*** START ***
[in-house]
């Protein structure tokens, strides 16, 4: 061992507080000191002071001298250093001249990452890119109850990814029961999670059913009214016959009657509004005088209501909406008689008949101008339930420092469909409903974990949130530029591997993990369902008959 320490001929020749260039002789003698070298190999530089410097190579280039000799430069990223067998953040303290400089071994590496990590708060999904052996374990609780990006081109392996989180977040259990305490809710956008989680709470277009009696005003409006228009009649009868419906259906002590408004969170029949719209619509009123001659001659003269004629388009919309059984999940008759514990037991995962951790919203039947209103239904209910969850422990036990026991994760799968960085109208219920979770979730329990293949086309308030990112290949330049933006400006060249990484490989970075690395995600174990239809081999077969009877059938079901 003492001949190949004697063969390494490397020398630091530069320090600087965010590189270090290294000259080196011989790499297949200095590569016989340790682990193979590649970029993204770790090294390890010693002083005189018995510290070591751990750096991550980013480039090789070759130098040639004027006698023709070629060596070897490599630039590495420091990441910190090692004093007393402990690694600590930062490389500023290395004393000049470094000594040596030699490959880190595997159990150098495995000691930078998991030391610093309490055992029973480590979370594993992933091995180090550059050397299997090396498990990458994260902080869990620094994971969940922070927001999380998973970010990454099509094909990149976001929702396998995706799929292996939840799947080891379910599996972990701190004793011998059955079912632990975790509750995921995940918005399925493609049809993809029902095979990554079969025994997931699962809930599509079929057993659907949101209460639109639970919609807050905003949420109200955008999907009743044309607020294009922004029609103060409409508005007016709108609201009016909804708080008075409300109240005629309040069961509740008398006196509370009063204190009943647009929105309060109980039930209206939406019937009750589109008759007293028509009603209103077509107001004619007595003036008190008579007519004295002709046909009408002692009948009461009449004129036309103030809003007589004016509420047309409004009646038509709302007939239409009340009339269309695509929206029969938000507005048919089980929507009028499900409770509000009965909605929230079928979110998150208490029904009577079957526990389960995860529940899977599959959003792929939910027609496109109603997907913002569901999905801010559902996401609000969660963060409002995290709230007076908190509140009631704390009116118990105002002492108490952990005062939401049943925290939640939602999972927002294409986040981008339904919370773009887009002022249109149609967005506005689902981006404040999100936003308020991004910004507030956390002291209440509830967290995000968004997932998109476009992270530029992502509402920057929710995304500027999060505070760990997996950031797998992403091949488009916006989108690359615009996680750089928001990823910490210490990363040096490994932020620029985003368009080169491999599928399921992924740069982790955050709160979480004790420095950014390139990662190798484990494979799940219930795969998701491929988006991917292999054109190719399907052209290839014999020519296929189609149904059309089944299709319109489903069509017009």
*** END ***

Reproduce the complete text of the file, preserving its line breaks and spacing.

[in-house]
């Protein structure tokens, strides 16, 4: 061992507080000191002071001298250093001249990452890119109850990814029961999670059913009214016959009657509004005088209501909406008689008949101008339930420092469909409903974990949130530029591997993990369902008959 320490001929020749260039002789003698070298190999530089410097190579280039000799430069990223067998953040303290400089071994590496990590708060999904052996374990609780990006081109392996989180977040259990305490809710956008989680709470277009009696005003409006228009009649009868419906259906002590408004969170029949719209619509009123001659001659003269004629388009919309059984999940008759514990037991995962951790919203039947209103239904209910969850422990036990026991994760799968960085109208219920979770979730329990293949086309308030990112290949330049933006400006060249990484490989970075690395995600174990239809081999077969009877059938079901 003492001949190949004697063969390494490397020398630091530069320090600087965010590189270090290294000259080196011989790499297949200095590569016989340790682990193979590649970029993204770790090294390890010693002083005189018995510290070591751990750096991550980013480039090789070759130098040639004027006698023709070629060596070897490599630039590495420091990441910190090692004093007393402990690694600590930062490389500023290395004393000049470094000594040596030699490959880190595997159990150098495995000691930078998991030391610093309490055992029973480590979370594993992933091995180090550059050397299997090396498990990458994260902080869990620094994971969940922070927001999380998973970010990454099509094909990149976001929702396998995706799929292996939840799947080891379910599996972990701190004793011998059955079912632990975790509750995921995940918005399925493609049809993809029902095979990554079969025994997931699962809930599509079929057993659907949101209460639109639970919609807050905003949420109200955008999907009743044309607020294009922004029609103060409409508005007016709108609201009016909804708080008075409300109240005629309040069961509740008398006196509370009063204190009943647009929105309060109980039930209206939406019937009750589109008759007293028509009603209103077509107001004619007595003036008190008579007519004295002709046909009408002692009948009461009449004129036309103030809003007589004016509420047309409004009646038509709302007939239409009340009339269309695509929206029969938000507005048919089980929507009028499900409770509000009965909605929230079928979110998150208490029904009577079957526990389960995860529940899977599959959003792929939910027609496109109603997907913002569901999905801010559902996401609000969660963060409002995290709230007076908190509140009631704390009116118990105002002492108490952990005062939401049943925290939640939602999972927002294409986040981008339904919370773009887009002022249109149609967005506005689902981006404040999100936003308020991004910004507030956390002291209440509830967290995000968004997932998109476009992270530029992502509402920057929710995304500027999060505070760990997996950031797998992403091949488009916006989108690359615009996680750089928001990823910490210490990363040096490994932020620029985003368009080169491999599928399921992924740069982790955050709160979480004790420095950014390139990662190798484990494979799940219930795969998701491929988006991917292999054109190719399907052209290839014999020519296929189609149904059309089944299709319109489903069509017009």